Usually saisaibatake will have the best images, but occasionally you will find something surprising in digitalstamp. And at times graphic.nobody will have pages that will *link* to a page (on saisaibatake) that is different than the usual one. There's also a list of string instrument images without people playing them, and another, older one.
I strongly recommend installing katakana-terminator in order to be able to see more quickly what things are on IROM's sites (unless you can easily read kana, of course).
In general, I go with the largest, clearest and cleanest image. The saisaibatake page for an instrument will sometimes have more images, and clicking on the main image will usually get you to an /instrument2 page that may have other images. Sometimes there is even a third page obtainable by clicking the image on the second page, and if there's more than one image on one page do always check every one, in case they contain yet more links!
I also take the icon in front of the instrument name as seen in the sidebar and the dictionary page, to also upload it as a separate icon image. Finally, it can be beneficial to also have an image of a person playing the instrument, especially if any other image if the instrument is older or not as descriptive (or if the playing of the instrument itself is interesting, e.g. keytar).
You can upload the instrument images yourself, or contact a member of the team for it (reosarevok is a good bet if around). Images uploaded to the irombook-instrument-images repository are automatically made available as static PNG files for MusicBrainz use on the domain https://staticbrainz.org/irombook/ - you'll want to upload them to folders for the instrument and name them following the convention below to get images in the format https://staticbrainz.org/irombook/$instrumentname/$instrumentname_(possible_variation).png
- cello/cello.png (main image, shares the folder name)
- hardingfele/hardingfele_alt.png (alternate image, with _alt)
- keytar/keytar_player.png (player image, with _player)
- xylophone/icon.png (icon, just named icon)
- ngoni/ngoni_donso.png (a subtype stored in the same folder)
- cabasa/cabaça.png (a somewhat different, but closely related instrument stored in the same folder)
As seen above, sometimes a related instrument should just be in the same folder as that one. Just use your own judgement to decide when to split or keep together. It often makes sense to keep instruments of a close family (like ngoni, kacapi, etc.) in the same folder, unless they're very well known and would be expected to be separate (violin/viola/cello). Replace spaces in the names with underscores, but use hyphens if they are part of the name itself. If in doubt, ask reosarevok to do a quick check to make sure the choice makes sense.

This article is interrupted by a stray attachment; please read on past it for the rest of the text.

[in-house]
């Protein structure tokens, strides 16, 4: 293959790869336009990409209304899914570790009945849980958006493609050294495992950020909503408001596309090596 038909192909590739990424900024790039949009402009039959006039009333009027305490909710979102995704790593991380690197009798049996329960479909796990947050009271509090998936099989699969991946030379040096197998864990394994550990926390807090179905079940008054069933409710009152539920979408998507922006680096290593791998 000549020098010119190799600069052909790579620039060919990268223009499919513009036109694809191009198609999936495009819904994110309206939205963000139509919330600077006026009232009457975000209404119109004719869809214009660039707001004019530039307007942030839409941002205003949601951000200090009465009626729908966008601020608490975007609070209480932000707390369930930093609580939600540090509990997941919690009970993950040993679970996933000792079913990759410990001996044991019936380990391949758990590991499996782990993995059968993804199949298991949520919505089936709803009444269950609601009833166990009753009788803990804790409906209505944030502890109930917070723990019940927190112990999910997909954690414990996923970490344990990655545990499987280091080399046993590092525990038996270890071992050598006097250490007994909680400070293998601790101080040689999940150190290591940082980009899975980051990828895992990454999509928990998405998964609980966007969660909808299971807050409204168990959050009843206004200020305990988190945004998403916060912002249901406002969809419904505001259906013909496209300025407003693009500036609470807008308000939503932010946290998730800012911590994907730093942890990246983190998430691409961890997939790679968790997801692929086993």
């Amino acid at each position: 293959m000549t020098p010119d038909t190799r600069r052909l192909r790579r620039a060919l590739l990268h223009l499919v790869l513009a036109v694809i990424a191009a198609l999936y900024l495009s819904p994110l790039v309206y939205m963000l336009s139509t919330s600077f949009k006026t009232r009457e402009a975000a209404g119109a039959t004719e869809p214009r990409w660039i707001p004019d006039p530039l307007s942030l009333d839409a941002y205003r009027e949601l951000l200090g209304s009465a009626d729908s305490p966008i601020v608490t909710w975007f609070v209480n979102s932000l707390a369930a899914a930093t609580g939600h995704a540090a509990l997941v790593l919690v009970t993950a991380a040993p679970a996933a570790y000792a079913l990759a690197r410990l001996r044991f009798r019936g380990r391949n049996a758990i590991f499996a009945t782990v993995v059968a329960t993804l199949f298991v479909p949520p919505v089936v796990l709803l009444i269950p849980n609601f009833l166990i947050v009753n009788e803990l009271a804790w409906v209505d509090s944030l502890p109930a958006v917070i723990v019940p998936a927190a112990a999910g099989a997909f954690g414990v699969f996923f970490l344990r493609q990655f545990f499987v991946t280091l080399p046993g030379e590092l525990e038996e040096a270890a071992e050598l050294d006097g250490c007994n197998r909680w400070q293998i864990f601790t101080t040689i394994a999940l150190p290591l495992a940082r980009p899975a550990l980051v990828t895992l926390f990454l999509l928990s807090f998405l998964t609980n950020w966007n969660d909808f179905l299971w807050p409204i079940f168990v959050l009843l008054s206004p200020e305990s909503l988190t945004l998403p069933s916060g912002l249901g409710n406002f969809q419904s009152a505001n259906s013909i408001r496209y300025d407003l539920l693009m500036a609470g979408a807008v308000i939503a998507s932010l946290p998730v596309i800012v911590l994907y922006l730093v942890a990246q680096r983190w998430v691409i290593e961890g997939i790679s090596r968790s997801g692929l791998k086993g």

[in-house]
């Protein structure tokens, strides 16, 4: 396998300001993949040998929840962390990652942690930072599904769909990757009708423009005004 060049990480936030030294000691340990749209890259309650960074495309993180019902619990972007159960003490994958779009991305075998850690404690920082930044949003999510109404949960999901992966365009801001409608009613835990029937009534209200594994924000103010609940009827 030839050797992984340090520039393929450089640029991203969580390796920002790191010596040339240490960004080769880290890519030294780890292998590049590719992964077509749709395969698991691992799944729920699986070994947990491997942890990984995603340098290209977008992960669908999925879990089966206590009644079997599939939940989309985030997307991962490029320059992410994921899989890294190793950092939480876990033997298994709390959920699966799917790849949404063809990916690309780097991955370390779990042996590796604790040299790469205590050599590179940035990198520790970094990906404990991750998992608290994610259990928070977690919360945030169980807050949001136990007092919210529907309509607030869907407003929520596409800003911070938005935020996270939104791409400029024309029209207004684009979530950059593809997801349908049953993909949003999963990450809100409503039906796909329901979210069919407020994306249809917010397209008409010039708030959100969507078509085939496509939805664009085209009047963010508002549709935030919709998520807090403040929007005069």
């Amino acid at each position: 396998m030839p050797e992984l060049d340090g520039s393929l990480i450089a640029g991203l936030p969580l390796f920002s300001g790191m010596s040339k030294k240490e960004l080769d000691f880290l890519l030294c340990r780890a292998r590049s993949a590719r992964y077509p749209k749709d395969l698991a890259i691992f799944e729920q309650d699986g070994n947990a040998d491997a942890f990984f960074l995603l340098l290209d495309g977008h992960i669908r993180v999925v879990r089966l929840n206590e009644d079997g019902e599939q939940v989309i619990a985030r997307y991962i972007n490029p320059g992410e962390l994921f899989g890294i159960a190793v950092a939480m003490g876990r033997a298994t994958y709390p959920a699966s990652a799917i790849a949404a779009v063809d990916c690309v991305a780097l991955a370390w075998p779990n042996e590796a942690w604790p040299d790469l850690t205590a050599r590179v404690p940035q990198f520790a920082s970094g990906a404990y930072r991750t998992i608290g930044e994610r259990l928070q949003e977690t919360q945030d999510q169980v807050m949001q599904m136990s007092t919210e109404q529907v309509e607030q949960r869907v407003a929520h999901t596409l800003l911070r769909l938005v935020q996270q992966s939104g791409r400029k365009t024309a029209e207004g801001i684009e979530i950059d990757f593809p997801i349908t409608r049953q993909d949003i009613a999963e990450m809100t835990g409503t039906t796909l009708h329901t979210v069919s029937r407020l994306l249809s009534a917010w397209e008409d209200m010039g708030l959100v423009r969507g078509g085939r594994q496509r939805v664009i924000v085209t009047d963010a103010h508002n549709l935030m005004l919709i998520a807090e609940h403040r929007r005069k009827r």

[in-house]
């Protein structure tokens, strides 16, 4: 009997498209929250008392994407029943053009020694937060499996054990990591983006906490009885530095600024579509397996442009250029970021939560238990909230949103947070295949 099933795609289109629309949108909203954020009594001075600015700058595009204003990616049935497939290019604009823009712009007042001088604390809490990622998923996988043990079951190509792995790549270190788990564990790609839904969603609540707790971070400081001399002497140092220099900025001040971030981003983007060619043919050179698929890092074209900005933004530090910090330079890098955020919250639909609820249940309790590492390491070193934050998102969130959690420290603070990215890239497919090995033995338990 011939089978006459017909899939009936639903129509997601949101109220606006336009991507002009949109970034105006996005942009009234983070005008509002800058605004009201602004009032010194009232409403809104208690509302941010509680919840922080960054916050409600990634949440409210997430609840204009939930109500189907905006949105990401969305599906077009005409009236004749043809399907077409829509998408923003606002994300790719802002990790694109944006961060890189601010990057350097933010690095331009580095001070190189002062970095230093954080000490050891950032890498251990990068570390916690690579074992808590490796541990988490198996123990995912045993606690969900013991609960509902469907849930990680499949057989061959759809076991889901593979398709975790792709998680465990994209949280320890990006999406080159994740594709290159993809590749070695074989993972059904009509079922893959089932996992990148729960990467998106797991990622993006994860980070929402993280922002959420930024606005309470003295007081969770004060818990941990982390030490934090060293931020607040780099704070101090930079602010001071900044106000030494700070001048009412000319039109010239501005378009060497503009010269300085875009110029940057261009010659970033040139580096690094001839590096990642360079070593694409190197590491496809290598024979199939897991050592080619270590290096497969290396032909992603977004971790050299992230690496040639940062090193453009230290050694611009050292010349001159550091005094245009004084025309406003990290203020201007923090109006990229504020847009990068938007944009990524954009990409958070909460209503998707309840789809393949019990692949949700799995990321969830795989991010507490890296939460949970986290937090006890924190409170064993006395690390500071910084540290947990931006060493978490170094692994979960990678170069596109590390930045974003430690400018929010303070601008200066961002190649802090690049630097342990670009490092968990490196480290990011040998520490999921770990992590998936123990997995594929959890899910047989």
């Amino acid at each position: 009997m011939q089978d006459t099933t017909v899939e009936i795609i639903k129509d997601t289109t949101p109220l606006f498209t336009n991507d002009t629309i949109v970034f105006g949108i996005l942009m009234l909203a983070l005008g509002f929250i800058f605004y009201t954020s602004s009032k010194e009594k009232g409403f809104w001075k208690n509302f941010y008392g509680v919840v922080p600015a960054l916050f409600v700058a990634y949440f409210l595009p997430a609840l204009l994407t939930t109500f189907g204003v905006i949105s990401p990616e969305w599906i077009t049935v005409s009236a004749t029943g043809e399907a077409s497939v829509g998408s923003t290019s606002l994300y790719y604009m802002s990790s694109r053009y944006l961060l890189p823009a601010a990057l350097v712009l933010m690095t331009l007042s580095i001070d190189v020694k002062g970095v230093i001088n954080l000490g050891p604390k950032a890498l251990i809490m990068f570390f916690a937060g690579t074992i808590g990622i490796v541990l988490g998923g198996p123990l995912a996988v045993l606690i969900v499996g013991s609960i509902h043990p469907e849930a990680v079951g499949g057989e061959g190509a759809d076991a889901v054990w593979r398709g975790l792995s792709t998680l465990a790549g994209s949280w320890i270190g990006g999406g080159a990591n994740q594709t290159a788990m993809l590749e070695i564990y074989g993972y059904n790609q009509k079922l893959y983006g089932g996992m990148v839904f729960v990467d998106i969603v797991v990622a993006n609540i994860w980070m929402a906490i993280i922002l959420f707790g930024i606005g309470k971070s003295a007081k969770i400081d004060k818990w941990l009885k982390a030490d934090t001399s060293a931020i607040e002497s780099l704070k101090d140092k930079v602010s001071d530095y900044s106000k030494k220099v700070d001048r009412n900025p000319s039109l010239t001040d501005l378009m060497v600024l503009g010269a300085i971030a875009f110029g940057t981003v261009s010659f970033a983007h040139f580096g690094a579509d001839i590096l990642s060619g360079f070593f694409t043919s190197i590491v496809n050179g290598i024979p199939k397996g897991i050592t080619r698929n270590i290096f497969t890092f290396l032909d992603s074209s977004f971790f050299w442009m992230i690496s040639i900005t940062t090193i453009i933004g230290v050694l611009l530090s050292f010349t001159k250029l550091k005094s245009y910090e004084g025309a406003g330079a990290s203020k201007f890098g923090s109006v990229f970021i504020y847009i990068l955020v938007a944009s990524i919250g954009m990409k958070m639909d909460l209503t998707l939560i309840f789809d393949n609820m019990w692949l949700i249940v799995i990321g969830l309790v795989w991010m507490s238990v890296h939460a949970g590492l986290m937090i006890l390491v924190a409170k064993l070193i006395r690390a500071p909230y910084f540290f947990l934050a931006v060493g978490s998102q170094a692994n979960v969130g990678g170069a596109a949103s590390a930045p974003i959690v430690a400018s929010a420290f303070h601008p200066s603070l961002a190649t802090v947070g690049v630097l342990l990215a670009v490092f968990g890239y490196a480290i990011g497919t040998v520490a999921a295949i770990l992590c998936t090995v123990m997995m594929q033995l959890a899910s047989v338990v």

How to deal with community friction
How to deal with community friction when decisions that you are sure are better for the data lead to arguments and complaints about how a specific instrument should or should not have been added, or a name is better than another, or a change will make it harder to add instrument performer relationships?
- First thing, don't panic nor get angry! People can have different opinions and that does not mean anything against you personally (unless you get personal attacks, which you should always report to the community manager).
- Don't just "give in" and give the people what they (think) they want and compromise data, unless you become convinced that you made a mistake.
- Learn to walk away and ignore toxic people and arguments; don't engage with toxic arguments if you can at all avoid them.
- Always listen to constructive opinions and do reconsider your choices, but try to always get a third person's opinion about the issue before you make a decision to change your original choice to make sure you're not just doing it to avoid the situation.
I've learnt a lot about instruments in my years as the Instrument Inserter, and I'm still learning every time I look into some new ticket. If you're now in charge of instrument insertion for a while, or even permanently, you're probably going to learn a lot of stuff too! (unless you're already an expert on musical instruments, but even then you'll still probably learn something). Try to have fun with it, not get too frustrated with the most challenging/annoying bits, and don't forget that you don't have to do it all on your own; the team and the community are there to help, at least most of the time!
Or, to paraphrase the LEGO Movie: Instruments are awesome *and* instruments are cool when you're part of a team! Enjoy your time with them!